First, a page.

• The United States alone loses 2 billion tons of topsoil per year References 1 U.S. Department of Agriculture (USDA), Soil Survey Division Staff (1993). "Soil Survey Manual." USDA Handbook 18. Chapter 3. 2http://www.ce.cmu.edu/~gdrg/readings/2007/02/20/Pimental_EnvironmentalEnergeticAndEconomicComparisonsOfOrganicAndConventionalFarmingSystems.pdf 3 http://discovermagazine.com/2001/may/feateatlocal •The lowdown on topsoil: It's disappearing •Mann, C (2008). "Our Good Earth". National Geographic Magazine 214 (3): 80–107.
    • The United States alone loses 2 billion tons of topsoil per year Question: If loaded on to rail cars, how long would a train need to be to hold 2 billion tons of soil? Answer: It would wrap around the globe 7 times. (About 170,000 miles long) That’s just for one year and just for the U.S. alone.
    • Erosion
    • Conclusion The earlier US shale oil bonanza spin spread by the IEA is now in the minds of thousands of planners and government officials. Preparations for future oil decline – already overdue – will be further delayed. The new EIA data tell a somehow different story but the damage has been done. And reality will be different yet again. Moreover, shale oil will neither stop armed conflicts in the Middle East impacting on oil supplies nor solve the budget problems in many countries where oil production has already peaked.
    • We have increased domestic oil production, but at what cost? How likely is radium to cause cancer? Exposure to high levels of radium results in an increased incidence of bone, liver, and breast cancer. The EPA and the National Academy of Sciences, Committee on Biological Effects of Ionizing Radiation, has stated that radium is a known human carcinogen.
    • We have increased domestic oil production, but at what cost? Ohio State law bans radioactive shale-well sand and sludge from Ohio landfills. However, brine can be sent down any of Ohio’s 171 active disposal wells regardless of how much radium it contains. Michael Snee, the Ohio Department of Health’s radiation-protection chief, said that’s the safest place for brine.“Injection wells are almost the perfect solution for that disposal issue,” Snee said.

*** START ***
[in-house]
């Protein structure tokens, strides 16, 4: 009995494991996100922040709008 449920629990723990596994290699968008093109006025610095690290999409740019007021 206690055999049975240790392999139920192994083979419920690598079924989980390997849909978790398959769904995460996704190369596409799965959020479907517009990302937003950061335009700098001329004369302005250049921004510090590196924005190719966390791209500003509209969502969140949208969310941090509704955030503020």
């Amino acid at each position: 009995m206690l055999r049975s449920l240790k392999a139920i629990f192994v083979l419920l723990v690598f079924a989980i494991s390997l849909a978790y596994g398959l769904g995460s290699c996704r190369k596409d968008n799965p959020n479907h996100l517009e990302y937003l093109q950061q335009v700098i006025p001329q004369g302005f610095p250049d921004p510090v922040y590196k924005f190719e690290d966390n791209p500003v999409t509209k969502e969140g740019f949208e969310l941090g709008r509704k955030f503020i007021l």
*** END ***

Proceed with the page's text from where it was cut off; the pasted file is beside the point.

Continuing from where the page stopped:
• We have increased domestic oil production, but at what cost? Radium has been tested at levels 36 times higher than the state’s safety standard. Some critics say they worry that Ohio municipalities will spray shale brine on roadways in winter to combat ice. There are no restrictions against using shale-well brine on Ohio roadways.
    • We have increased domestic oil production, but at what cost? Consumption over last 100+ Years •WE have used up about: •Half the topsoil •Half the oil •Half the rainforests •Third of all natural gas •Third of all coal Ecocide Tar Sands Before and After
    • Global Water
    • Global Water The World’s Water Supply However, only about 3% is fresh water. Of that 3%, 70% is locked in glaciers 29% is found underground in aquifers 1% is found in lakes, rivers, & streams
    • United States Water With about half of the country still suffering from extreme drought, farmers and businesses in the Western United States are looking at another hot, dry summer. And the country's water risk is a lot worse than most assessments suggest, according to a recent study from the Columbia University Water Center. Our food costs are tied to their ability to produce food in a cost effective manner.
    • How does all this impact our health Our bodies are complex systems that can eventually wear down due to continual bombardment by outside stimuli. The medical profession has stated this over and over, but business and government refuse to change.
    • How does all this impact our health American Lung Association 2013
    • No air pollution here… China Beijing
    • www.airnow.gov